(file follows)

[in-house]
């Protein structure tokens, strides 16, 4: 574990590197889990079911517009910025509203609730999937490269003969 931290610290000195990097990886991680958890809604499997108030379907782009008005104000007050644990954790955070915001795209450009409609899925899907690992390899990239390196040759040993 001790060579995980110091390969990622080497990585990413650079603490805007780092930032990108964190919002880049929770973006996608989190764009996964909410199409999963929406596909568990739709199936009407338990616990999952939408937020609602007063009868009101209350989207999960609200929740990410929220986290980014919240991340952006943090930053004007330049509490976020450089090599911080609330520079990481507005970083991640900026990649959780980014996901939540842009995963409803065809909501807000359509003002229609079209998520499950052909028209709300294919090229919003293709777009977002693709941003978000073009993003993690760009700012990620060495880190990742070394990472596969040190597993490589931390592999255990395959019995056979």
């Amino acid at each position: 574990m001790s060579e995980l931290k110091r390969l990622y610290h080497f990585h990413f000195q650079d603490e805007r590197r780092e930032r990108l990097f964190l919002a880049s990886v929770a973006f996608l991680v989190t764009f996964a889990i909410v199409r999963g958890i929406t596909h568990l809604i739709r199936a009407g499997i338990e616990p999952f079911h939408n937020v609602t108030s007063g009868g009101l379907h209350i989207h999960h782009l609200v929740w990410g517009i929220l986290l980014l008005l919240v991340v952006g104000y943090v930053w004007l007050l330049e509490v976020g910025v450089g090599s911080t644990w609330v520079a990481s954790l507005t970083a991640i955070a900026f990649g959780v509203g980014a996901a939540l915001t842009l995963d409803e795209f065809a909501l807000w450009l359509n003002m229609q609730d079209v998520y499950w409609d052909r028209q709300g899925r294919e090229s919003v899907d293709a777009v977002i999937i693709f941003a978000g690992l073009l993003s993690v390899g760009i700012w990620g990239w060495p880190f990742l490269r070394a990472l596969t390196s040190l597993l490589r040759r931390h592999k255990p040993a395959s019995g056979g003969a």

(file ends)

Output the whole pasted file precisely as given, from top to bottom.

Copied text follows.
[in-house]
């Protein structure tokens, strides 16, 4: 574990590197889990079911517009910025509203609730999937490269003969 931290610290000195990097990886991680958890809604499997108030379907782009008005104000007050644990954790955070915001795209450009409609899925899907690992390899990239390196040759040993 001790060579995980110091390969990622080497990585990413650079603490805007780092930032990108964190919002880049929770973006996608989190764009996964909410199409999963929406596909568990739709199936009407338990616990999952939408937020609602007063009868009101209350989207999960609200929740990410929220986290980014919240991340952006943090930053004007330049509490976020450089090599911080609330520079990481507005970083991640900026990649959780980014996901939540842009995963409803065809909501807000359509003002229609079209998520499950052909028209709300294919090229919003293709777009977002693709941003978000073009993003993690760009700012990620060495880190990742070394990472596969040190597993490589931390592999255990395959019995056979």
């Amino acid at each position: 574990m001790s060579e995980l931290k110091r390969l990622y610290h080497f990585h990413f000195q650079d603490e805007r590197r780092e930032r990108l990097f964190l919002a880049s990886v929770a973006f996608l991680v989190t764009f996964a889990i909410v199409r999963g958890i929406t596909h568990l809604i739709r199936a009407g499997i338990e616990p999952f079911h939408n937020v609602t108030s007063g009868g009101l379907h209350i989207h999960h782009l609200v929740w990410g517009i929220l986290l980014l008005l919240v991340v952006g104000y943090v930053w004007l007050l330049e509490v976020g910025v450089g090599s911080t644990w609330v520079a990481s954790l507005t970083a991640i955070a900026f990649g959780v509203g980014a996901a939540l915001t842009l995963d409803e795209f065809a909501l807000w450009l359509n003002m229609q609730d079209v998520y499950w409609d052909r028209q709300g899925r294919e090229s919003v899907d293709a777009v977002i999937i693709f941003a978000g690992l073009l993003s993690v390899g760009i700012w990620g990239w060495p880190f990742l490269r070394a990472l596969t390196s040190l597993l490589r040759r931390h592999k255990p040993a395959s019995g056979g003969a």